Besides the “Red threat,” our elders fretted about drugs; everyone knew someone who had a drug problem. There was no shabu yet and people tended to favor downers: Some were mild like Valium (diazepam), pastel colored white, baby blue and light yellow and Madrax (ekis, if I remember right) were for those who could afford it. The poor used cough syrup, Benadryl mainly, actually an antihistamine that made you drowsy.

There was marijuana, too, and LSD, associated with the hippies and the paradox of getting high by copping out.

Our parents wouldn’t let us study in UP, painting a picture of disaster of degenerate sex-crazed hippy communists and what better proof of that than their staging the rock musical “Hair,” which featured frontal nudity.

I did get my way in the end enrolling in UP, promising to lead a sedate life in veterinary school where, my parents figured, I’d be too busy with dogs and cats. Jun remained in another university, halfway across town.

One day in September 1971, my mother told me she needed to break some bad news. Jun had died in the hospital from some kind of drug interaction. No one could explain it, but looking back now I have my suspicions.

I was aware Jun was fighting a drug problem, and that he was in and out of a drug rehab center. In a rare occasion we talked, he told me about how he hated the place. They shaved his hair—those were the days when we had shoulder-length hair—and tried to shame him into dropping drugs.

It seemed that some time in August he was able to escape; again, that’s the story but I am sure he was assisted. It still happens today in drug rehabs—parents regretting they sent their children into the center.

Then he ended up in the hospital—and the drug reaction which I wonder about. When you’re on drugs, especially sedatives, it’s easy to get all kinds of adverse drug reactions.

My parents kept the news from me, knowing I was going through my own problems. . . and also because Jun had died on my birthday. We both turned 19 that year.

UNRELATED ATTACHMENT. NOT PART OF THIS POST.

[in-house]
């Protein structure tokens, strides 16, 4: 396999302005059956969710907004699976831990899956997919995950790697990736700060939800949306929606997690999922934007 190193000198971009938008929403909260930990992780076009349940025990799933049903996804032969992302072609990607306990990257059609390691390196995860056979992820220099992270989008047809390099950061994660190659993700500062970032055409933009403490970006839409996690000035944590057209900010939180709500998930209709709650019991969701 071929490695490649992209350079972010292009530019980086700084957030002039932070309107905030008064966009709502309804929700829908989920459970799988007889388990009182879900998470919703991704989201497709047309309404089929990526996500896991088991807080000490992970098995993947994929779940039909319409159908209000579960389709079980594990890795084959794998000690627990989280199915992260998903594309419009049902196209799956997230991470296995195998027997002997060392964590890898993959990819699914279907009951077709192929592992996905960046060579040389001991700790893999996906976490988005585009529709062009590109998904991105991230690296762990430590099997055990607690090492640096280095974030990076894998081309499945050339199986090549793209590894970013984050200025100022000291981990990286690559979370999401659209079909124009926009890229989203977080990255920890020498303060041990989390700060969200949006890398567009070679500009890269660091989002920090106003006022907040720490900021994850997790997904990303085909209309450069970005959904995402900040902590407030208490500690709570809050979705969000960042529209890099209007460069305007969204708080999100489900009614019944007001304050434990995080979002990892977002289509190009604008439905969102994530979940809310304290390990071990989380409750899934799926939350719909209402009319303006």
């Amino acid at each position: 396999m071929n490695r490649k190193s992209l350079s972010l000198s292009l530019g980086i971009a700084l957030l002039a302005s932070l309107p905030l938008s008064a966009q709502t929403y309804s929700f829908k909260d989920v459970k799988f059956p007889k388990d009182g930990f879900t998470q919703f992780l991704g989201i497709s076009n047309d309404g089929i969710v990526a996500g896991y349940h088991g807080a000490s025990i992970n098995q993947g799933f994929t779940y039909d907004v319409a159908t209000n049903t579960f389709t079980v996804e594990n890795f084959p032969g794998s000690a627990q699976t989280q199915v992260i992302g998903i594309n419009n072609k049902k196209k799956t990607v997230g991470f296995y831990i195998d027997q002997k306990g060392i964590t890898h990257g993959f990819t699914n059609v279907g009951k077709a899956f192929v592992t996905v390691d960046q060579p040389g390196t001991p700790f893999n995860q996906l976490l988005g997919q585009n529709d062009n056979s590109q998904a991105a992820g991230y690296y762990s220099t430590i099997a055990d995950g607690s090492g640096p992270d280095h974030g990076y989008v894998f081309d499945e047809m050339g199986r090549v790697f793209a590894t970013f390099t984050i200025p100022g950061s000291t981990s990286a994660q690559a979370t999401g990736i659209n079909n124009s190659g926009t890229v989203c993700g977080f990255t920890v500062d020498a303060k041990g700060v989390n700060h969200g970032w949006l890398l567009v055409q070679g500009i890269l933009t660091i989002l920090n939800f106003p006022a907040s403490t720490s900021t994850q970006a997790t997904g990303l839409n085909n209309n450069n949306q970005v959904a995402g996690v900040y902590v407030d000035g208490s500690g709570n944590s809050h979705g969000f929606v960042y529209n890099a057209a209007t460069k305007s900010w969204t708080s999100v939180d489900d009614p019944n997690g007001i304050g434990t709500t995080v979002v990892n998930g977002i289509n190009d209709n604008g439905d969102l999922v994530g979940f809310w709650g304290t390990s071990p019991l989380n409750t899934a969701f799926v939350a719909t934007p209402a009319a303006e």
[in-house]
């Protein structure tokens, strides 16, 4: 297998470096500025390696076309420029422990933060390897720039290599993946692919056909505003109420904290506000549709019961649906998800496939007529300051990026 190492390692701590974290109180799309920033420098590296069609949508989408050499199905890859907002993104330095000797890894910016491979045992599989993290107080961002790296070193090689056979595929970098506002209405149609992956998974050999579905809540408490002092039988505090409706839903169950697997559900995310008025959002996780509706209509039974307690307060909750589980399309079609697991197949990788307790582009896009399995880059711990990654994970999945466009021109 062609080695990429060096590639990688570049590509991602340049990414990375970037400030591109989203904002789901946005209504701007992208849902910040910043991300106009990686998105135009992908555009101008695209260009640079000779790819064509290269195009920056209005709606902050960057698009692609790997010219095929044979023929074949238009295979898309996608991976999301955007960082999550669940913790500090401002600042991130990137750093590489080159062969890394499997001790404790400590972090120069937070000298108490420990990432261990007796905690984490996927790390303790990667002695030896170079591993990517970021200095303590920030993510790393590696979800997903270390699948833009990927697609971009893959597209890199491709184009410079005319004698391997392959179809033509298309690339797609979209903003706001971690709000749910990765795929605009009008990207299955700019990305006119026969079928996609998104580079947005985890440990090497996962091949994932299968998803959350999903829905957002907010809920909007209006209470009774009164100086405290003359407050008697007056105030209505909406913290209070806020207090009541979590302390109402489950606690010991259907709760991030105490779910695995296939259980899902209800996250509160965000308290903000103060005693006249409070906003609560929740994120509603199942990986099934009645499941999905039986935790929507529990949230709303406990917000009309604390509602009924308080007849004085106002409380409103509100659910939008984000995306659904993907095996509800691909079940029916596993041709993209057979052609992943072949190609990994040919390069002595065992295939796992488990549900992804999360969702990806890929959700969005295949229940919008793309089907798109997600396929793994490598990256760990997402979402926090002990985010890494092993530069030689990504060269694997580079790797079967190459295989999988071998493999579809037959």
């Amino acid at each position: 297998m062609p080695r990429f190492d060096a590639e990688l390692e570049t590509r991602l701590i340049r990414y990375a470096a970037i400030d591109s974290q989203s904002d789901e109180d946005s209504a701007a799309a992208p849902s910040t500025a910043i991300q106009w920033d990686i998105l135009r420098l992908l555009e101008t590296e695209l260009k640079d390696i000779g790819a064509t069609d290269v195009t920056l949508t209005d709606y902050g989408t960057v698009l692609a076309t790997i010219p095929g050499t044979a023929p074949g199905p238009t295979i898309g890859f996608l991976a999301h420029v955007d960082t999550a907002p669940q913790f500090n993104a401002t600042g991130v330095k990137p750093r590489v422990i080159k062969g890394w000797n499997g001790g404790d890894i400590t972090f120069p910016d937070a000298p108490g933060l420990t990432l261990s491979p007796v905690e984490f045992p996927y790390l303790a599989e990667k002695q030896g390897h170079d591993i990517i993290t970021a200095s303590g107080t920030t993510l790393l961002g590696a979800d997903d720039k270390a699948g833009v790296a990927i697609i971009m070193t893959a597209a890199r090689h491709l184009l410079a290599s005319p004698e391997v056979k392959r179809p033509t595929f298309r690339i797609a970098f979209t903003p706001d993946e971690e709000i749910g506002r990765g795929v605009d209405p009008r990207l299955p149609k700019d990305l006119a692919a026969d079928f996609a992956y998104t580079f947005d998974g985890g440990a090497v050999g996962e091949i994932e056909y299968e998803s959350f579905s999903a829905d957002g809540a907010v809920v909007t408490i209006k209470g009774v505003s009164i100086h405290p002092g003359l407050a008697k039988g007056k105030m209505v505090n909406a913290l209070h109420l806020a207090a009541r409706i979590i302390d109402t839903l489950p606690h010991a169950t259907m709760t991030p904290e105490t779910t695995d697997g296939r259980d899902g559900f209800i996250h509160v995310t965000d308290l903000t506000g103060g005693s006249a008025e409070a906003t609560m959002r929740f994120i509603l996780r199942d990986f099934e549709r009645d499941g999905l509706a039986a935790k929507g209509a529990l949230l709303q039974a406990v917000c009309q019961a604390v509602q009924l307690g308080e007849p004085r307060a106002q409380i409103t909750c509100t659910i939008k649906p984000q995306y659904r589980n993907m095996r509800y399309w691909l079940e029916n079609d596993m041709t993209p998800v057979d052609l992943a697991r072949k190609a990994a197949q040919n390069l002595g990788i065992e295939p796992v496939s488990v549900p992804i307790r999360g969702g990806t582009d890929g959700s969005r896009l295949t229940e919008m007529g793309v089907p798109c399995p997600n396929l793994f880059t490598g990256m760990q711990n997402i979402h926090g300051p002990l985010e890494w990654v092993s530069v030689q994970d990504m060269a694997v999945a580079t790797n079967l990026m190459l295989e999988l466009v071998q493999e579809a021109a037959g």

Not learning

I thought of Jun, and how little we’ve learned about responding to drug problems. Ferdinand Marcos had a Chinese drug dealer shot by musketry, but the drug syndicates continued to grow. Our rehab centers still use the methods from decades ago, a kind of boot camp and penitentiary where you’re stripped of your identity and told to get high on God, not drugs.

They work, sometimes. But inferior compared to home and community-based care where drug dependents have access to social support. It’s still not easy because the temptations are there, but the dependents are taught to be mindful of urges, temptations and cues (drinking, for example) and, most importantly, to take control of their lives.

No doubt, rehab is all the more difficult today with shabu, which puts your brain on overdrive and you turn paranoid and psychotic. But I still believe the solutions will come with families and communities working together.

I know because I’ve cared for other drug dependents, including my ex-partner. Rehab can work, without the shaming and fear tactics, without breaking people down.

Because I knew what Jun was like, quiet and reflective beneath the electric guitars and rock band, I believe he probably would have overcome his drug problem like many other young people in our time. I’d like to think he’d be helping other dependents, or at least supporting programs that provide more humane approaches to find a new life.

That Sunday, I thought I’d celebrate his birthday, too, and that the best way to remember him would be carrying on with caring for our families and those in need, as best as we can.

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TAGS: Chinese, Filipino, Heritage, opinion